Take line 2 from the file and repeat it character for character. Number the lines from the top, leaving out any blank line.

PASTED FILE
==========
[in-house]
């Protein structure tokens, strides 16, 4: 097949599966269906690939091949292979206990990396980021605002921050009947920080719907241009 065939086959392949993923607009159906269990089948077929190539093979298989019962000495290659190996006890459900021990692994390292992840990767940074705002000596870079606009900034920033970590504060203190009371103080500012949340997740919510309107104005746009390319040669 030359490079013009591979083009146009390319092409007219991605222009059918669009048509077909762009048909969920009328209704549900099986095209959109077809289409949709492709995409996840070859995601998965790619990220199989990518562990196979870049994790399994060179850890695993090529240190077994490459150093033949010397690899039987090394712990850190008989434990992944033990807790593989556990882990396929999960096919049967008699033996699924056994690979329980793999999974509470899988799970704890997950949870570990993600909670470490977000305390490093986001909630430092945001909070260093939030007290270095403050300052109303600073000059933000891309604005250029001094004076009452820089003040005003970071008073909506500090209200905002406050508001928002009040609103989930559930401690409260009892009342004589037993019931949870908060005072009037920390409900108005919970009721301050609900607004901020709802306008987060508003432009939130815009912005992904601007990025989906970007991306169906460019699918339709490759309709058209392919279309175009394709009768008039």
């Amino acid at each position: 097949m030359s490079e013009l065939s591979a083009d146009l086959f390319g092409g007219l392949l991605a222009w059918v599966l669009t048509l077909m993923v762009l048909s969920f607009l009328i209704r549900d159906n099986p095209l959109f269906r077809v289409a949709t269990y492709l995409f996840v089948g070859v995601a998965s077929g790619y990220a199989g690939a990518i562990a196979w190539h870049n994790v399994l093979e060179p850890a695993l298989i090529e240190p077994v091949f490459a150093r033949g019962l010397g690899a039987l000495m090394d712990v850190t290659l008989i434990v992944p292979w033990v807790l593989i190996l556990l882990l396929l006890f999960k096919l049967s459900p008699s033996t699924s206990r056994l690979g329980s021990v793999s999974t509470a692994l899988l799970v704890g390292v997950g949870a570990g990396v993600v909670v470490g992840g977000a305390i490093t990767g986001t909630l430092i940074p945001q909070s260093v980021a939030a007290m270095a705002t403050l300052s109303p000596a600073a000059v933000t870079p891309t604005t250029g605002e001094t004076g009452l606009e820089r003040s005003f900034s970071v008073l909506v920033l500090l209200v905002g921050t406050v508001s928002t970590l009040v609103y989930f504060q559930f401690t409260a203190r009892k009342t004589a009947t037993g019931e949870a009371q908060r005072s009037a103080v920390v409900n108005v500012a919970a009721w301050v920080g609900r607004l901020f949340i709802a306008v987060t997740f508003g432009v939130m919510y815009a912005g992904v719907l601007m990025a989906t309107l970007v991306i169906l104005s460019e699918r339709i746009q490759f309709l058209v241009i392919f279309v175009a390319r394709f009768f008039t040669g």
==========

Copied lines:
């Protein structure tokens, strides 16, 4: 097949599966269906690939091949292979206990990396980021605002921050009947920080719907241009 065939086959392949993923607009159906269990089948077929190539093979298989019962000495290659190996006890459900021990692994390292992840990767940074705002000596870079606009900034920033970590504060203190009371103080500012949340997740919510309107104005746009390319040669 030359490079013009591979083009146009390319092409007219991605222009059918669009048509077909762009048909969920009328209704549900099986095209959109077809289409949709492709995409996840070859995601998965790619990220199989990518562990196979870049994790399994060179850890695993090529240190077994490459150093033949010397690899039987090394712990850190008989434990992944033990807790593989556990882990396929999960096919049967008699033996699924056994690979329980793999999974509470899988799970704890997950949870570990993600909670470490977000305390490093986001909630430092945001909070260093939030007290270095403050300052109303600073000059933000891309604005250029001094004076009452820089003040005003970071008073909506500090209200905002406050508001928002009040609103989930559930401690409260009892009342004589037993019931949870908060005072009037920390409900108005919970009721301050609900607004901020709802306008987060508003432009939130815009912005992904601007990025989906970007991306169906460019699918339709490759309709058209392919279309175009394709009768008039």